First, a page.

Steelers turning to Dixon
By F. Dale Lolley, Staff writer dlolley@observer-reporter.com

PITTSBURGH - If you took odds or asked the Steelers coaching staff who Pittsburgh's starting quarterback would be to open the regular season, it's highly doubtful that Dennis Dixon would have been the top selection.

Heck, he might not have even been No. 2.

But when the Steelers host the Atlanta Falcons in today's opener at Heinz Field, it will be Dixon under center replacing suspended Ben Roethlisberger instead of veterans Byron Leftwich or Charlie Batch.

[IMGR]http://i55.tinypic.com/2aeqoa8.jpg[/IMGR]It's certainly not the scenario coach Mike Tomlin envisioned when he learned that Roethlisberger would be suspended to open the season for violating the league's personal conduct policy.

The Steelers made a trade with Tampa Bay to reacquire Byron Leftwich, who was Roethlisberger's backup during Pittsburgh's Super Bowl championship run in 2008.

And despite a strong push by Dixon, who attempted only 27 passes in his first two seasons with the Steelers, the plan was for Leftwich to fill in for Roethlisberger during his four-game suspension.

But an injury to Leftwich's left knee in the preseason finale against Carolina left Dixon as the Steelers' starter - at least this week.

"It's so surreal," said Dixon, a 2008 fifth-round draft pick. "You envision this as little kid, starting in the National Football League, and to open up the season, too."

For the Falcons, who missed the playoffs last season with a 9-7 record, playing against an outstanding scrambler like Dixon creates some interesting problems.

"Dennis creates issues with the skill set he has as a quarterback in terms of his athleticism," said Atlanta coach Mike Smith. "We're going to have to make sure we're on top of our game because he is very athletic. He throws the ball well, but he can make plays with his feet as well. It will be very important for us to have a good plan to contain the quarterback, keep him in the pocket and not let him create explosive plays when the integrity of the play breaks down."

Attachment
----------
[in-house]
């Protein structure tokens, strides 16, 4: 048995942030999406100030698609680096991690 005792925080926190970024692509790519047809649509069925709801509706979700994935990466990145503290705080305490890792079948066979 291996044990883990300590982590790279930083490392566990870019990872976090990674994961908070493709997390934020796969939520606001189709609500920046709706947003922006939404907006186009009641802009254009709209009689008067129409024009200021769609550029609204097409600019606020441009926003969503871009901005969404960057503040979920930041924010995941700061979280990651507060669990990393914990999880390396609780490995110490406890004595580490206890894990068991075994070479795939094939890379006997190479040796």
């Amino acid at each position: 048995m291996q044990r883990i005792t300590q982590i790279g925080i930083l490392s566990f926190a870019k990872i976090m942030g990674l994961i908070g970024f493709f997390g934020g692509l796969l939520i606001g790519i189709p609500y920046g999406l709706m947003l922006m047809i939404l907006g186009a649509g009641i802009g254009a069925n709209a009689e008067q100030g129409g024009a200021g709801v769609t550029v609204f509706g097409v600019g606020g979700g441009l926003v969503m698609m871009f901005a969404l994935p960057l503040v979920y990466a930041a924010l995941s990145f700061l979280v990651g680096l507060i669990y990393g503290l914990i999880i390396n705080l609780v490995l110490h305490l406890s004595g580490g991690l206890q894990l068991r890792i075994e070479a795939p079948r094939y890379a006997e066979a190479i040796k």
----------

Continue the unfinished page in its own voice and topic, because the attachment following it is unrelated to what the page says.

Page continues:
Keeping Dixon in the pocket and forcing him win with his arm rather than his legs will be the Falcons' plan. Against that game plan, Steelers running back Rashard Mendenhall will likely face plenty of eight- and even nine-man defensive fronts.

"I think it opens it up, because those guys have to be respectful of his ability and what (Dixon) can do," Mendenhall said. "When he (runs a bootleg), they have to respect that. It keeps you on your heals."

The Steelers aren't concerned with Atlanta quarterback Matt Ryan getting out of the pocket. They do have concerns with Atlanta's offense, which boasts a Pro Bowl receiver in Roddy White, veteran tight end in Tony Gonzalez and solid running back in Michael Turner.

The defense also knows that with Dixon starting, its margin for error could be smaller than usual.

"No doubt," said cornerback Bryant McFadden, who will make his first start for the Steelers since Super Bowl XLIII.

"There's always the added pressure you have with playing for the Pittsburgh Steelers. Having one of our key guys out for a couple of games, we're going to be called on to really stiffen up more and do what we need to do to have an opportunity to win each ball game."

The Steelers' defense will have strong safety Troy Polamalu and defensive end Aaron Smith on the field together for the first time since the 2009 regular season opener. Injuries limited them to five games each in 2009.

Without Polamalu and Smith, the Steelers defense - which had led the league in nearly every category in 2008 - was vulnerable, finishing fifth overall and blowing five fourth-quarter leads.

"It wasn't like we were horrible last year, but obviously that's behind us," said Polamalu. "We'll find out how good we really are through a 16-game schedule."

[HIGH-LIGHT]Odds and end zones[/HIGH-LIGHT]

Starting wide receiver Michael Jenkins (shoulder) is out for Atlanta. He will be replaced by Brian Finneran. ... The Steelers are 11-2-1 against the Falcons, though one of the losses and the tie have come the last two times the teams have met.